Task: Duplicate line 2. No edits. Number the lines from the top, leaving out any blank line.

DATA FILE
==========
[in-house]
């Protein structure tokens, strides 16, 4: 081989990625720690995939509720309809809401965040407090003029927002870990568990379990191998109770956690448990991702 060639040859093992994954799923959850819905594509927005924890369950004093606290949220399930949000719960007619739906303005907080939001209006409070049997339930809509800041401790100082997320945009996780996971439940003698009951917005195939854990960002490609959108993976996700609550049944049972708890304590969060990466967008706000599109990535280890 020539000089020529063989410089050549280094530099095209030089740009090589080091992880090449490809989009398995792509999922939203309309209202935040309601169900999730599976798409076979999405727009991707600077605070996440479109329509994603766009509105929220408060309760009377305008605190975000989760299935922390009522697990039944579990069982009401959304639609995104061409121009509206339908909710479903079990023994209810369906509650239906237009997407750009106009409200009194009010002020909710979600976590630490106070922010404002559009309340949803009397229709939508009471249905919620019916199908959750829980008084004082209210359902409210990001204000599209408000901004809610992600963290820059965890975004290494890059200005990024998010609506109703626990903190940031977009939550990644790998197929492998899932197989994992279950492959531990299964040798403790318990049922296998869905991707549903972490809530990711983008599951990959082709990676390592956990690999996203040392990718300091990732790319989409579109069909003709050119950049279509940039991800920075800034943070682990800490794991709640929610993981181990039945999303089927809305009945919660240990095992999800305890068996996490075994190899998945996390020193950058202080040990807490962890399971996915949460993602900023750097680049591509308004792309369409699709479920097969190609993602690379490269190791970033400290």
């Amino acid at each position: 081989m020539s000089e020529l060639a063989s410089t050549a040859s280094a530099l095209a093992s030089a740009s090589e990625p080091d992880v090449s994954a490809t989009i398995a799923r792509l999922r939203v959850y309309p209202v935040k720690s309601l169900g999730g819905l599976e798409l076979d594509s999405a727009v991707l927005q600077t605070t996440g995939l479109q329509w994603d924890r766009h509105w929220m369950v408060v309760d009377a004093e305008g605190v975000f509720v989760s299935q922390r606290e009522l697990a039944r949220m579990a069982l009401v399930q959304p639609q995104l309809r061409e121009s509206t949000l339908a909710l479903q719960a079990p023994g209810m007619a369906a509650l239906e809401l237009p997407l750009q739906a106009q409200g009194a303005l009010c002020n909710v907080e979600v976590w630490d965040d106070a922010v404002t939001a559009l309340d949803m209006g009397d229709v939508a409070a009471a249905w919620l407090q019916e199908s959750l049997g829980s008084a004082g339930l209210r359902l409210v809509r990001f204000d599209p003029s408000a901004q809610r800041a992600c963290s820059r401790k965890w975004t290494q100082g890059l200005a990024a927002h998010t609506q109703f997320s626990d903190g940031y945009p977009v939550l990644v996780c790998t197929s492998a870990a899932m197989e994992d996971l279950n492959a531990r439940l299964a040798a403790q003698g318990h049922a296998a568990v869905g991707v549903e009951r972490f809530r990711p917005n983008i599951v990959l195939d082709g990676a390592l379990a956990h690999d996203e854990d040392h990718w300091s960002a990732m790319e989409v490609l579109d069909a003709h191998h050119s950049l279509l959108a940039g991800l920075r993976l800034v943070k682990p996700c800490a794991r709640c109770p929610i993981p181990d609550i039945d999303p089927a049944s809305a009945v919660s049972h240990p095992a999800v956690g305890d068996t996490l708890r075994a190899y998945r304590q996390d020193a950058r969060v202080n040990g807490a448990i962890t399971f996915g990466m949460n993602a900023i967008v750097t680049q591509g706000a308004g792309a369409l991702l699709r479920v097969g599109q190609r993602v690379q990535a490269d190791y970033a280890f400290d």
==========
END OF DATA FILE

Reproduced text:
């Protein structure tokens, strides 16, 4: 081989990625720690995939509720309809809401965040407090003029927002870990568990379990191998109770956690448990991702 060639040859093992994954799923959850819905594509927005924890369950004093606290949220399930949000719960007619739906303005907080939001209006409070049997339930809509800041401790100082997320945009996780996971439940003698009951917005195939854990960002490609959108993976996700609550049944049972708890304590969060990466967008706000599109990535280890 020539000089020529063989410089050549280094530099095209030089740009090589080091992880090449490809989009398995792509999922939203309309209202935040309601169900999730599976798409076979999405727009991707600077605070996440479109329509994603766009509105929220408060309760009377305008605190975000989760299935922390009522697990039944579990069982009401959304639609995104061409121009509206339908909710479903079990023994209810369906509650239906237009997407750009106009409200009194009010002020909710979600976590630490106070922010404002559009309340949803009397229709939508009471249905919620019916199908959750829980008084004082209210359902409210990001204000599209408000901004809610992600963290820059965890975004290494890059200005990024998010609506109703626990903190940031977009939550990644790998197929492998899932197989994992279950492959531990299964040798403790318990049922296998869905991707549903972490809530990711983008599951990959082709990676390592956990690999996203040392990718300091990732790319989409579109069909003709050119950049279509940039991800920075800034943070682990800490794991709640929610993981181990039945999303089927809305009945919660240990095992999800305890068996996490075994190899998945996390020193950058202080040990807490962890399971996915949460993602900023750097680049591509308004792309369409699709479920097969190609993602690379490269190791970033400290």